The material is not intended to be self-explanatory or a stand-alone teaching aid. We anticipate that it might be useful in the following settings; For trainers, to be shown as part of a course accompanied by explanation and discussion. For course participants to refresh and continue their learning after attending a training workshop.
Availability: The material is available on DVD in a format that enables international use.
Drug and Alcohol Abuse (2006)
Hosted by Jon Carlson, PsyD, EdD, Featuring William R. Miller, Ph.D.
In Drug and Alcohol Abuse, Dr. William Miller demonstrates his approach to treating clients with problems involving substance abuse. Drug and alcohol abuse are a common presenting problem in therapy, second only to depression, so it benefits therapists to have an approach ready for this issue. Dr. Miller uses motivational interviewing, a Rogerian technique designed to increase a client's sense that he or she is capable of handling the problems they confront.
In this session, Dr. Miller works with a woman who has been in and out of recovery for use of various substances who is aiming toward reducing her substance use. By reflectively listening and pointing out her strengths, Dr. Miller guides the client toward recognizing other interests in her life with which she can replace drug and alcohol use.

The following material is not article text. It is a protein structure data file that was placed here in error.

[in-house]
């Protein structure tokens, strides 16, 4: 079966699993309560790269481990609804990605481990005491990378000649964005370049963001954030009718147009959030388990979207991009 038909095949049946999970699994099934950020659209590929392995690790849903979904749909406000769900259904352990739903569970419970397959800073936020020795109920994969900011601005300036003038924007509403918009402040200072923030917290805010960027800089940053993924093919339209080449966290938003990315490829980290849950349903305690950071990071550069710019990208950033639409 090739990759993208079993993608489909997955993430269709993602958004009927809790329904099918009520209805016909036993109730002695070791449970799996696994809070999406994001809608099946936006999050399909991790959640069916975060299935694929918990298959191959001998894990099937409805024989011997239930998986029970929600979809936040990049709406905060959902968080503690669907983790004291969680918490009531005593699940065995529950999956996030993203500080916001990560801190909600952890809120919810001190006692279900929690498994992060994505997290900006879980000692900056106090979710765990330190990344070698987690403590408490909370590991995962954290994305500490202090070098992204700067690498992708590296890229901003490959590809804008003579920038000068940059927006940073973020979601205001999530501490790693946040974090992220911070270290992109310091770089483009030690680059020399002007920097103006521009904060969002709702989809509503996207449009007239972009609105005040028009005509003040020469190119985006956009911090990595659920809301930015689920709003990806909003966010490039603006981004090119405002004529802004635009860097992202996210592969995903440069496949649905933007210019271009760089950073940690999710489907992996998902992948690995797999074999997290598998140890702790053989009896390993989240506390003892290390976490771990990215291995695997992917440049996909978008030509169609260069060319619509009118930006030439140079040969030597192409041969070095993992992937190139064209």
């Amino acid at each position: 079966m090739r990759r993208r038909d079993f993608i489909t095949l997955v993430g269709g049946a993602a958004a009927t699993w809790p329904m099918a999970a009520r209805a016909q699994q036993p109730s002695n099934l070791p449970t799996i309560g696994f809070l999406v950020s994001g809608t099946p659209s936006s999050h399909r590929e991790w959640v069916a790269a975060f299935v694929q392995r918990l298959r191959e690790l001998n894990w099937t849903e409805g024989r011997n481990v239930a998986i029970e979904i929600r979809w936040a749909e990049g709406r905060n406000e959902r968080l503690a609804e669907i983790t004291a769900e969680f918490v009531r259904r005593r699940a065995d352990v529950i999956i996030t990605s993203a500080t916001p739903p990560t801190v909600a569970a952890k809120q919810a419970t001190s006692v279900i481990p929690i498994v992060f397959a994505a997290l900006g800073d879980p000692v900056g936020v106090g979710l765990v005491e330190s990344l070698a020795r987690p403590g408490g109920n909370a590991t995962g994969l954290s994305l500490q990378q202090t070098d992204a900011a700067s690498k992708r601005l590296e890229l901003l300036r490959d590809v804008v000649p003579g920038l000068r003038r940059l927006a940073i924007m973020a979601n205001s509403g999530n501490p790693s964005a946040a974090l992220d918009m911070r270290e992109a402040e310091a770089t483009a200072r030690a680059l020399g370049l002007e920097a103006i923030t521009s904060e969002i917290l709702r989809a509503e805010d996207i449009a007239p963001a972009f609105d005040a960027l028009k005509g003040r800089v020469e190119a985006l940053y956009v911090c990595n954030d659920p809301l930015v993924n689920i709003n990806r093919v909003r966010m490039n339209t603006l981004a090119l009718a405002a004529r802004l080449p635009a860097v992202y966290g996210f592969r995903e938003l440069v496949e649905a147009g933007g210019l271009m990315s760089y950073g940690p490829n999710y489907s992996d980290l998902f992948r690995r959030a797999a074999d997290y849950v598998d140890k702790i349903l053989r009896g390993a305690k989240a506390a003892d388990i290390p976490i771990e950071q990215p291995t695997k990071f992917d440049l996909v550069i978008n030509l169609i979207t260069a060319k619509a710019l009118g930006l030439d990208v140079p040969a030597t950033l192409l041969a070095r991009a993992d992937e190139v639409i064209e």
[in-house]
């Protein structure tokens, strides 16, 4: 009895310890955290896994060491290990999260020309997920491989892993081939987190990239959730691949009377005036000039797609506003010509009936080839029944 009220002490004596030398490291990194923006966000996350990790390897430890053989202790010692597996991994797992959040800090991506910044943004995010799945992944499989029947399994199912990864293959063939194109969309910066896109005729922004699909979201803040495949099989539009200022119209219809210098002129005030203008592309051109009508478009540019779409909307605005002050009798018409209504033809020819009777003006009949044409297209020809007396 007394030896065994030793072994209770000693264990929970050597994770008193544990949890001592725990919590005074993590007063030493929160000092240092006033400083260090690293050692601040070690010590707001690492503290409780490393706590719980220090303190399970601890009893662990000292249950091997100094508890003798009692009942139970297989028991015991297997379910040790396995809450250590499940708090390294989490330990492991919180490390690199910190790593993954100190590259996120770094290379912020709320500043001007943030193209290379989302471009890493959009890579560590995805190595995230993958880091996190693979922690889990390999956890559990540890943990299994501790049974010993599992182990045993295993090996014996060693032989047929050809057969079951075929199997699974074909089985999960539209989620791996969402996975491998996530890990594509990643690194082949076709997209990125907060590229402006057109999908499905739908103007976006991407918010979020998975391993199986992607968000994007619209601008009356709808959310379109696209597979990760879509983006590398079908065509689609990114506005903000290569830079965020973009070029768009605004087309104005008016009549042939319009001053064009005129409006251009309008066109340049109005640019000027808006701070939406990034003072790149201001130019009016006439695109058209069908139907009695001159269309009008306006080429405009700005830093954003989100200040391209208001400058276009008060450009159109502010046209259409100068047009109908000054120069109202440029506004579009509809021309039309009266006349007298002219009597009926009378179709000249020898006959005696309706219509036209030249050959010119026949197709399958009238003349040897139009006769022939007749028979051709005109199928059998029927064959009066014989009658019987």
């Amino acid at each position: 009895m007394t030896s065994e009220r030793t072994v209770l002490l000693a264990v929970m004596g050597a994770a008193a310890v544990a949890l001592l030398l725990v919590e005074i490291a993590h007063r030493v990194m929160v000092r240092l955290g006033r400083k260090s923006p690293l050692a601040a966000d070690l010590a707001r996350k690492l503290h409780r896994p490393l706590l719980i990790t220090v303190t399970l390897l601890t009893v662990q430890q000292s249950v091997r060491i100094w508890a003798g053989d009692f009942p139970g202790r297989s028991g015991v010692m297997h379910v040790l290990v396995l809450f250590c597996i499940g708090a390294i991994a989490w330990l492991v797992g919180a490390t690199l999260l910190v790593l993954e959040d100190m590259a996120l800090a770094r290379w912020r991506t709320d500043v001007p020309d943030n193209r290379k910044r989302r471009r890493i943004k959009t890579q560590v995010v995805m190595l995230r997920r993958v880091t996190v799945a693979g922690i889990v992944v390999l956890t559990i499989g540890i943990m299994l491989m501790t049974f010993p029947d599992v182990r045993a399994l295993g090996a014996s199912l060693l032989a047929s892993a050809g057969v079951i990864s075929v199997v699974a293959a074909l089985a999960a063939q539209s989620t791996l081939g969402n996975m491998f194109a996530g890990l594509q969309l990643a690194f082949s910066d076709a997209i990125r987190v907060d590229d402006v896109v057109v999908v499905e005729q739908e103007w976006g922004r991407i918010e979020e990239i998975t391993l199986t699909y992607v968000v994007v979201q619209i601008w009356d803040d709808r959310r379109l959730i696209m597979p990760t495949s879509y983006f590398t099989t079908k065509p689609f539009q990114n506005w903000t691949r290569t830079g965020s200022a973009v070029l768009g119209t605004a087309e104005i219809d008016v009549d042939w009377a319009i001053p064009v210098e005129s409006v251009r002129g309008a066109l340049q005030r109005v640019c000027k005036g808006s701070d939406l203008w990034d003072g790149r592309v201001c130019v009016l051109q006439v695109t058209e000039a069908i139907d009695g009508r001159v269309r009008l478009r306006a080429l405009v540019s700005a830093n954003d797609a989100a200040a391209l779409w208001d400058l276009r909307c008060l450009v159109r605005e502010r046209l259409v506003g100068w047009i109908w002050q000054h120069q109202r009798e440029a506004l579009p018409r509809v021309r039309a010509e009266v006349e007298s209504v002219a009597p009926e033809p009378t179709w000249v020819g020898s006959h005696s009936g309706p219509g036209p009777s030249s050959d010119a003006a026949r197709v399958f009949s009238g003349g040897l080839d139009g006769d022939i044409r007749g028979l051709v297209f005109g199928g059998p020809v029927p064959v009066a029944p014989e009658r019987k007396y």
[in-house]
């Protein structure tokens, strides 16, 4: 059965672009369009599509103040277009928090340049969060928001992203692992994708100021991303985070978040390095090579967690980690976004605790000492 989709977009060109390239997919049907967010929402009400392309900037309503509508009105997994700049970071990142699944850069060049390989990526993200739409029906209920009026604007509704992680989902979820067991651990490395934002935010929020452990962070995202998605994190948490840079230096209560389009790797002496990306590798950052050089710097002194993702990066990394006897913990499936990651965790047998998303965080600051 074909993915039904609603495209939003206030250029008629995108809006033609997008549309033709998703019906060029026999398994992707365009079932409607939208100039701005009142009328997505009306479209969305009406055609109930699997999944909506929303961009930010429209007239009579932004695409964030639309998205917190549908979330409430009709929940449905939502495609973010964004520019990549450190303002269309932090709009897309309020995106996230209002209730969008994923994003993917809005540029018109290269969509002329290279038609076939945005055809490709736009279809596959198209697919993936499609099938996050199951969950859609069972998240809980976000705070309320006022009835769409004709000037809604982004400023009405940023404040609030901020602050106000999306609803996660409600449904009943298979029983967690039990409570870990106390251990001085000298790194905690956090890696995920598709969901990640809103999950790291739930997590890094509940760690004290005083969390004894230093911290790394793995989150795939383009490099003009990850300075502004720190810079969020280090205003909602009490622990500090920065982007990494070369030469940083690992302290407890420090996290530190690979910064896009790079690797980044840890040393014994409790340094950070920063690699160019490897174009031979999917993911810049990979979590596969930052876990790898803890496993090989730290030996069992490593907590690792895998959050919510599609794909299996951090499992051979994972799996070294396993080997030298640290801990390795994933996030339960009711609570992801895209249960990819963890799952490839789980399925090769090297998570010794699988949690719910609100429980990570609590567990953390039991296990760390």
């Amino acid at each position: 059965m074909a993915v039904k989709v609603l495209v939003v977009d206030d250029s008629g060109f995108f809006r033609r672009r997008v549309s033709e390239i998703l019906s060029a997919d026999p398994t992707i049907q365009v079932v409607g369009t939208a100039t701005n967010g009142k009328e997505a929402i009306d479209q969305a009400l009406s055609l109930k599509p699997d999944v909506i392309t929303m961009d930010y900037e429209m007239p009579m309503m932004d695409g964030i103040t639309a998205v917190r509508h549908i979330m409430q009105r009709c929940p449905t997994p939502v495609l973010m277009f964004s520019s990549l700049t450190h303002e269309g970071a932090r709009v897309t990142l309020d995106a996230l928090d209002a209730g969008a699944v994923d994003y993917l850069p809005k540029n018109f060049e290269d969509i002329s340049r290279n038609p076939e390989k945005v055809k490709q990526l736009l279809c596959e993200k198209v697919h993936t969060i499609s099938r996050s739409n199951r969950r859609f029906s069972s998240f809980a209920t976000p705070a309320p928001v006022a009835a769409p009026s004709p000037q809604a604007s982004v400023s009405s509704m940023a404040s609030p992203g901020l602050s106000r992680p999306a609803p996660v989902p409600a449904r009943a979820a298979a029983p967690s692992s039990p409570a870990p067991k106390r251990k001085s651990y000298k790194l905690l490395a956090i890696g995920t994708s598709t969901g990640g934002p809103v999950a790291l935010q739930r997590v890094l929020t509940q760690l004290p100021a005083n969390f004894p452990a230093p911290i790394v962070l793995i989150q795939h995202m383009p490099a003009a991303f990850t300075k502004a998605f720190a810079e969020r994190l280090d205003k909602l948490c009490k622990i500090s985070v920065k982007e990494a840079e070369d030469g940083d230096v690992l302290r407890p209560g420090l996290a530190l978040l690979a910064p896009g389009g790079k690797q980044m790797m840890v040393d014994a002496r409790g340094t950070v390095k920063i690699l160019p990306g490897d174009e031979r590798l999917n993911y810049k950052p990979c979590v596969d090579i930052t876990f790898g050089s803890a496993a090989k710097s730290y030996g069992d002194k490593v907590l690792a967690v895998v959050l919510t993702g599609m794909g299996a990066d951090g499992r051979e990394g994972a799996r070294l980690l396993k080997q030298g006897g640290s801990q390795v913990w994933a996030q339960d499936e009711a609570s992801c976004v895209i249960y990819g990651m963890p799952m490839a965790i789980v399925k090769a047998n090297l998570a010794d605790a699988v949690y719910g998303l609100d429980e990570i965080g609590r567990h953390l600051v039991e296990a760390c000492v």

William Miller on Motivational Interviewing
In this compelling interview, Miller discusses the evolution of Motivational Interviewing, the spirit of MI, and specific techniques that clinicians can begin applying immediately.
This series of two DVDs, produced at the University of New Mexico, is intended to be used as a resource in professional training, offering six hours of clear explanation and practical modeling of component skills. Because it is helpful to see how a method is practiced in various contexts, the tapes include clinical demonstrations of the skills of motivational interviewing, showing ten different therapists working with 12 clients who bring a variety of problems. Major sections include:
A. Introduction to Motivational Interviewing
B. Opening Strategies
C. Handling Resistance
D. Feedback and Information Exchange
E. Motivational Interviewing in Medical Settings
F. Phase 2: Moving Toward Action
In Assessing Alcohol Problems Using Motivational Interviewing, Dr. Linda Sobell demonstrates cognitive–behavioral motivational interviewing techniques for assessing a patient's alcohol use, and then she and
Dr. Mark Sobell discuss this useful approach for working with individuals with substance use disorders.